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November 7th, 2016:

WHO advises UK to ban vaping in public spaces

The UK, a country renowned for leading the way in endorsing vaping products as smoking cessation tools, and achieving a great outcome as a result, is told by the WHO to reconsider its position instead of being given a well deserved pat on the back.

After Public Health England had released a scientific report which found vaping to be at least 95% safer than smoking, the United Kingdom has been promoting vaping products as healthier alternatives to tobacco cigarettes, and offering them as smoking cessation tools. Since vaping mimics the action of smoking, it has been found that e-cigarettes are the preferred Nicotine Replacement Therapy of smokers.

This has resulted in the UK reporting the lowest numbers of smokers ever recorded, with a recent study finding that 18,000 smokers have given up smoking in the UK thanks to the devices. In line with this Public Health England has issued reports saying that public spaces should have designated vaping spaces, so that vapers are not forced to vape in smoking areas, and their efforts to quit cigarettes are not compromised.

WHO ignores evidence about e-cigarettes

But according to an article published by the Daily Mail, instead of commending the country’s efforts, the World Health Organization has issued an advice to ban the products from public spaces. This plea was issued right before the Framework Convention on Tobacco Control, (FCTC), taking place this week in Delhi, India, hence heated discussions related to the matter are to be expected at the convention.

The real concern is that smokers increasingly believe the inaccurate reports that vaping is as dangerous as smoking and are more likely to continue to smoke.
Professor Kevin Fenton, national director of health and wellbeing at Public Health England
Amongst the points mentioned by the WHO was the infamous ‘gateway’ theory on how youths may be lured into vaping with the candy flavoured e-liquids to then end up hooked on Nicotine and eventually start smoking, a theory that has been proven unsound from several studies. Another point was mentioned how certain metals such as chromium found in e-liquid vapor can supposedly cause more harm than the smoke emitted from tobacco cigarettes.

UK to keep proceeding towards harm reduction

In reply to the WHO’s plea, Professor Kevin Fenton, national director of health and wellbeing at Public Health England, said that the PHE will continue to monitor the evidence, adding: “The evidence remains clear, with PHE’s most recent review and the Royal College of Physicians both finding that while not completely risk-free, vaping carries a fraction of the risk of smoking – around 95% less harmful”, and concluded by stating “The real concern is that smokers increasingly believe the inaccurate reports that vaping is as dangerous as smoking and are more likely to continue to smoke.”

CoP7: A Tobacco Harm Reduction Expert Group to advise delegations

A coalition of leading tobacco harm reduction experts from science, economics and policy areas of tobacco harm reduction, has been formed to provide a balanced and evidence-based information on harm reduction at CoP7, the seventh Conference of the Parties (CoP7) that is being held this week in New Delhi, India.

The WHO has an opportunity now to improve radically the life expectancy of today􀀀s smokers by applying the principle of harm reduction that is already one of the core principles of WHO’s tobacco control strategy.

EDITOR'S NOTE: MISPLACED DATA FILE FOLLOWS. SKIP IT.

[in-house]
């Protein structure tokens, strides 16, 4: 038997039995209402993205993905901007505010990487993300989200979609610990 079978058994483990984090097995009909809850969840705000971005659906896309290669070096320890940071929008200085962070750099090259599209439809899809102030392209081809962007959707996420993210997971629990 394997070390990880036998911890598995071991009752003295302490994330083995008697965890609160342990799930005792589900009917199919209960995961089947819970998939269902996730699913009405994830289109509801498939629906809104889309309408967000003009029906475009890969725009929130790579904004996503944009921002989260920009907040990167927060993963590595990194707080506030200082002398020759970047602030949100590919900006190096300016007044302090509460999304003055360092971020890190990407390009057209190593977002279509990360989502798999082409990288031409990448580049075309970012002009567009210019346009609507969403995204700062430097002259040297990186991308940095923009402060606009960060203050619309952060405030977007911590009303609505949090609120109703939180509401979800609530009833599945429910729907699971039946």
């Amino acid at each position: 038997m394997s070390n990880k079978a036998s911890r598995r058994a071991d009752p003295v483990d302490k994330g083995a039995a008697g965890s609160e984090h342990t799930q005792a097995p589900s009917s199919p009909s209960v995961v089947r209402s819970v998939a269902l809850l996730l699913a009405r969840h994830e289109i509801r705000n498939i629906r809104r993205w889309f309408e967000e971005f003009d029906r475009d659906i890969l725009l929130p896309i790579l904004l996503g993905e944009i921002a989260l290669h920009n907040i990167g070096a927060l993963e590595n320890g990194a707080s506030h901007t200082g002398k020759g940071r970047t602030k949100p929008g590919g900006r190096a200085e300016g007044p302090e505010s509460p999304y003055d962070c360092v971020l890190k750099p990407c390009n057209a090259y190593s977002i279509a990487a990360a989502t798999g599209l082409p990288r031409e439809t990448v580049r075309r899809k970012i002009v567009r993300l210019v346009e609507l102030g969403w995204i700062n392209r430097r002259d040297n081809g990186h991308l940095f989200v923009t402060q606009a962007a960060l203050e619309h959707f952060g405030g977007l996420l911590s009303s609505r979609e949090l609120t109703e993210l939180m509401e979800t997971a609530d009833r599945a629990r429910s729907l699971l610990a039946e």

— Tobacco Harm Reduction Expert Group – CoP7, New Delhi, India

The worldwide success of e-cigarettes and the lobbying of tobacco giants in favor of new tobacco products have chilled down the enthusiasm of some government with regard to ENDS, helped in that by alarming messages from the media. This situation is leading to many restrictions, disproportionate sometimes, in many countries that prevent millions of people from accessing a safer alternative to combusted tobacco.

CoP7 will play a crucial role in shaping global policy in the field of tobacco harm reduction, especially for ENDS that remain under-evaluated in their harm-reduction role compared to combusted tobacco products.

Governments from 180 countries attending the conference will be asked to consider the appropriate policy for new nicotine products.

E–cigarettes, of course, are at a center position of the debates but other combustion-free novel tobacco products heat-not-burn cigarettes.

A coalition of experts has been formed, according to press release, in order to provide a guidance to the governments seeking to offer a legal perspective to e-cigarettes in their countries.

Along with Dr Konstantinos Farsalinos and Prof Riccardo Polosa, one can find Dr Christopher Russell, a British behavioural psychologist, Dr Amir Ullah Khan, an Indian economist, Julian Morris (Reason Foundation) the co-author, with Dr Amir Ullah Khan, of The Vapour Revolution: How Bottom Up Innovation is Saving Lives, and Prof Rajesh N. Sharan, an Indian biochemist and molecular biologist who recently co-authored a study on “Electronic Nicotine Delivery System (ENDS) as a substitute to conventional cigarette: an evidence-based audit” in India.

The coalition recalls that “One in two life-long smokers will die prematurely from a smoking related disease”, leading to a billion deaths from smoking-related diseases in the 21st century.

WHO’s FCTC identified harm reduction strategies as a core principle of tobacco control and has recently stated that: “If the great majority of tobacco smokers who are unable or unwilling to quit would switch without delay to using an alternative source of nicotine with lower health risks, and eventually stop using it, this would represent a significant contemporary public health benefit.” A benefit that has also been pointed out by Public Health England when the agency emitted a report that finds the e-cigarette 95% safer than combusted tobacco.